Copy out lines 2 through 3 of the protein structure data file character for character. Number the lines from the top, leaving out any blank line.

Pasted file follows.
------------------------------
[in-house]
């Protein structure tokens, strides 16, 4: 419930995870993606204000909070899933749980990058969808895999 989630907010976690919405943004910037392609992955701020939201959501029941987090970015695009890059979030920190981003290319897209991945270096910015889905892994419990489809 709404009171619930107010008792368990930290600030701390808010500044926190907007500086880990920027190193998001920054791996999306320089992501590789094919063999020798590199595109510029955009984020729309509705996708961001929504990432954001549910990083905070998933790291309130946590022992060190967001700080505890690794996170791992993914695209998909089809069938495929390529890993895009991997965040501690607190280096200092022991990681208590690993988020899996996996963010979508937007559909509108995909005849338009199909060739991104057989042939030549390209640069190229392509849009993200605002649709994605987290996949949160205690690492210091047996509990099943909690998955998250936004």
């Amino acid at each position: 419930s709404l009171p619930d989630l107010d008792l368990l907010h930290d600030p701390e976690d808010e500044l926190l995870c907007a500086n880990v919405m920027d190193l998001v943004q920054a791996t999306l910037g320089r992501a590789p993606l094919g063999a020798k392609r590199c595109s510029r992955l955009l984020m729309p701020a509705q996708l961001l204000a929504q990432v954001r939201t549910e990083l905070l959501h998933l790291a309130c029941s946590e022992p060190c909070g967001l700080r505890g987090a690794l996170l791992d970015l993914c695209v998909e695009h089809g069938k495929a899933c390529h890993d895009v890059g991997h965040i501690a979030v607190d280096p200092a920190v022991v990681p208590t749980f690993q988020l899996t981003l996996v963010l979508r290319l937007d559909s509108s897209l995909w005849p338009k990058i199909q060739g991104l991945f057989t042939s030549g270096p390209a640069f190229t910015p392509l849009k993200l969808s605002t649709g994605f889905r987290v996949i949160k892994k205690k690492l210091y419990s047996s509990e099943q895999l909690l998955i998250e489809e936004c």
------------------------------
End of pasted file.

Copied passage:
């Protein structure tokens, strides 16, 4: 419930995870993606204000909070899933749980990058969808895999 989630907010976690919405943004910037392609992955701020939201959501029941987090970015695009890059979030920190981003290319897209991945270096910015889905892994419990489809 709404009171619930107010008792368990930290600030701390808010500044926190907007500086880990920027190193998001920054791996999306320089992501590789094919063999020798590199595109510029955009984020729309509705996708961001929504990432954001549910990083905070998933790291309130946590022992060190967001700080505890690794996170791992993914695209998909089809069938495929390529890993895009991997965040501690607190280096200092022991990681208590690993988020899996996996963010979508937007559909509108995909005849338009199909060739991104057989042939030549390209640069190229392509849009993200605002649709994605987290996949949160205690690492210091047996509990099943909690998955998250936004």
């Amino acid at each position: 419930s709404l009171p619930d989630l107010d008792l368990l907010h930290d600030p701390e976690d808010e500044l926190l995870c907007a500086n880990v919405m920027d190193l998001v943004q920054a791996t999306l910037g320089r992501a590789p993606l094919g063999a020798k392609r590199c595109s510029r992955l955009l984020m729309p701020a509705q996708l961001l204000a929504q990432v954001r939201t549910e990083l905070l959501h998933l790291a309130c029941s946590e022992p060190c909070g967001l700080r505890g987090a690794l996170l791992d970015l993914c695209v998909e695009h089809g069938k495929a899933c390529h890993d895009v890059g991997h965040i501690a979030v607190d280096p200092a920190v022991v990681p208590t749980f690993q988020l899996t981003l996996v963010l979508r290319l937007d559909s509108s897209l995909w005849p338009k990058i199909q060739g991104l991945f057989t042939s030549g270096p390209a640069f190229t910015p392509l849009k993200l969808s605002t649709g994605f889905r987290v996949i949160k892994k205690k690492l210091y419990s047996s509990e099943q895999l909690l998955i998250e489809e936004c």